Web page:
How to hold yourself accountable.

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Why do we fail?

Sustained interest, that’s what always gets me. Too often we get fired up to do something, invest our time in research trying to figure out what fundamental tools we need, and then lose interest a few weeks later.

I have a folder full of unfinished writing projects. Why? I ask myself this often and the answer is always the same: Accountability. Continue reading “How to hold yourself accountable.”

A Shortcut to Forming New Habits

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Did you know that 40% of what you do throughout the day is based on your habits.  This was found in a study published by the Society for Personality and Social Psychology.  

This confirms what Aristotle knew thousands of years ago.

“We are what we repeatedly do. Excellence, then, is not an act, but a habit.”

Whether you are successful or not in establishing a new habit or getting rid of an old habit will depend on how important it is to you.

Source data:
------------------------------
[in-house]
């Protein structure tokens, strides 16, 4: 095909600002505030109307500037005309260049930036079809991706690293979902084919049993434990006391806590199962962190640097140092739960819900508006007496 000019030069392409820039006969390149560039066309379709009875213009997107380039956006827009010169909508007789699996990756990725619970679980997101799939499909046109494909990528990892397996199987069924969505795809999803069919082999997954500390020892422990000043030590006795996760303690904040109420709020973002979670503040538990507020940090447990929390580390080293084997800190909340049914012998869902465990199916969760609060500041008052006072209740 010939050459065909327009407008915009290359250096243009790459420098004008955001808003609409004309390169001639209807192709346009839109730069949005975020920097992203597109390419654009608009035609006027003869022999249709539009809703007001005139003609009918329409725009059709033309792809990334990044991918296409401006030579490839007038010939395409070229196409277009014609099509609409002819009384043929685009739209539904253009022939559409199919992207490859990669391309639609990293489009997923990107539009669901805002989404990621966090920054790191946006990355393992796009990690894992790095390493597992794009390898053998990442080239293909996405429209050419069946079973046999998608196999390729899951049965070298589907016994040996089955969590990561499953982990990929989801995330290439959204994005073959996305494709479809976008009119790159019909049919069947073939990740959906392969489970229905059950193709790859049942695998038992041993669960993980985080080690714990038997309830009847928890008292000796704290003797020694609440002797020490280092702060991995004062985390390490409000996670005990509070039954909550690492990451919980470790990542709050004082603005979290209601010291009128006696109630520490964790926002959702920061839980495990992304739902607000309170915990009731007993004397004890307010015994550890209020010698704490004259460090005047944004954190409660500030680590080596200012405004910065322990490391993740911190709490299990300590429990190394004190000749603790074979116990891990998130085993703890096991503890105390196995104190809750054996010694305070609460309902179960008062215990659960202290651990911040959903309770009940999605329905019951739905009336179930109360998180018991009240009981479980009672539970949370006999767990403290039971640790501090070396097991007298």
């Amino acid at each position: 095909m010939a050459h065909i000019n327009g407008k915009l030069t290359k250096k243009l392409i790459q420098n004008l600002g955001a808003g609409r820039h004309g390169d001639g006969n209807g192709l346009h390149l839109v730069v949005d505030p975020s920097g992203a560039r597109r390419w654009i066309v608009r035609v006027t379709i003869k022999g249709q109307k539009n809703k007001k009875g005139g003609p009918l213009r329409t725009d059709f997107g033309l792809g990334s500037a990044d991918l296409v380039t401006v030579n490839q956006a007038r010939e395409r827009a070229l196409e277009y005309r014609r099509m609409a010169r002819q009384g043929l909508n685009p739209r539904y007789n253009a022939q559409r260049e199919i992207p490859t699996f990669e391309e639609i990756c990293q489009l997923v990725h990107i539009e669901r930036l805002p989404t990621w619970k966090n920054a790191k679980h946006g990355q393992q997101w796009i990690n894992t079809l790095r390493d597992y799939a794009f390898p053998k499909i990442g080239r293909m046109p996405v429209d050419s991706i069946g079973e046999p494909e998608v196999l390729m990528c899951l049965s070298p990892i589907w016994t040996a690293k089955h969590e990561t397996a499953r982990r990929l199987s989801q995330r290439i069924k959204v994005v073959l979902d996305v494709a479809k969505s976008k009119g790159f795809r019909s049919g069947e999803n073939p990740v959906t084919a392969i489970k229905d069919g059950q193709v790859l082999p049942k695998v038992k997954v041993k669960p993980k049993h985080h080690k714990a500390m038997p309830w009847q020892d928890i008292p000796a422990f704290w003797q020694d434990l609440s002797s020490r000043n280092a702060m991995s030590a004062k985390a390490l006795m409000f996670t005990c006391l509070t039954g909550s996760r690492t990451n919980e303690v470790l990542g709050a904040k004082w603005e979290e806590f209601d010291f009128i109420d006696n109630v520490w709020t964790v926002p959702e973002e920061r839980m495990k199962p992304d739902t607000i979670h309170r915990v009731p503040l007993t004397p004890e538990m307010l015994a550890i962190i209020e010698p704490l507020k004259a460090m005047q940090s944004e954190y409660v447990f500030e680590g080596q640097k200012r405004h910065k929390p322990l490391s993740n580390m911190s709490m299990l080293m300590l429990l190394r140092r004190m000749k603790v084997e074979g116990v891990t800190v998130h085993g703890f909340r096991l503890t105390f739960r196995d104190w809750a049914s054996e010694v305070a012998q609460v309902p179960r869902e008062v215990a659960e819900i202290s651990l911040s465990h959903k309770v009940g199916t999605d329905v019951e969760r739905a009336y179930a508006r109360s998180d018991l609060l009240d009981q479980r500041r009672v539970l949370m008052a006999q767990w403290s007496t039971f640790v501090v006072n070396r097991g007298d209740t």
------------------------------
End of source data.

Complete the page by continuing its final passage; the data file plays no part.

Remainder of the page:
If you find it important enough, you will find a way, if you don’t you will find an excuse.

This, in a nutshell, is the driver of most of our actions.  You want to workout but you have not made exercising important enough.  Instead you value free time, relaxing or being lazy more.  That is why you are never able to establish a consistent workout routine.  You want to quit smoking but you haven’t because it’s not important enough to you yet.  Instead you value the feeling of smoking that cigarette more than quitting.  You want to be wealthy but you are not, that is because being wealthy is not important enough to you.  Instead you likely value consumerism more, buying the newest clothes, cars, or technology or maybe you value your free time so you refuse to commit and work long hours to help you earn more income. Continue reading “A Shortcut to Forming New Habits”

What is on the other side of Fear?

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Your relationship to fear is the single greatest factor that will determine the kind of life you live.

Fear is the driver of the vast majority of anxiety and stress that we experience in our lives.  Fear limits our thinking, puts us into a negative state, and prevents us from growing.  Worst of all, fear prevents us from taking action. It stops us from introducing ourselves at networking events or having that difficult conversation with a friend.  It stops us from taking that project on because it requires a public presentation or from starting that business or writing that book. Continue reading “What is on the other side of Fear?”

Collaborate Right By Knowing When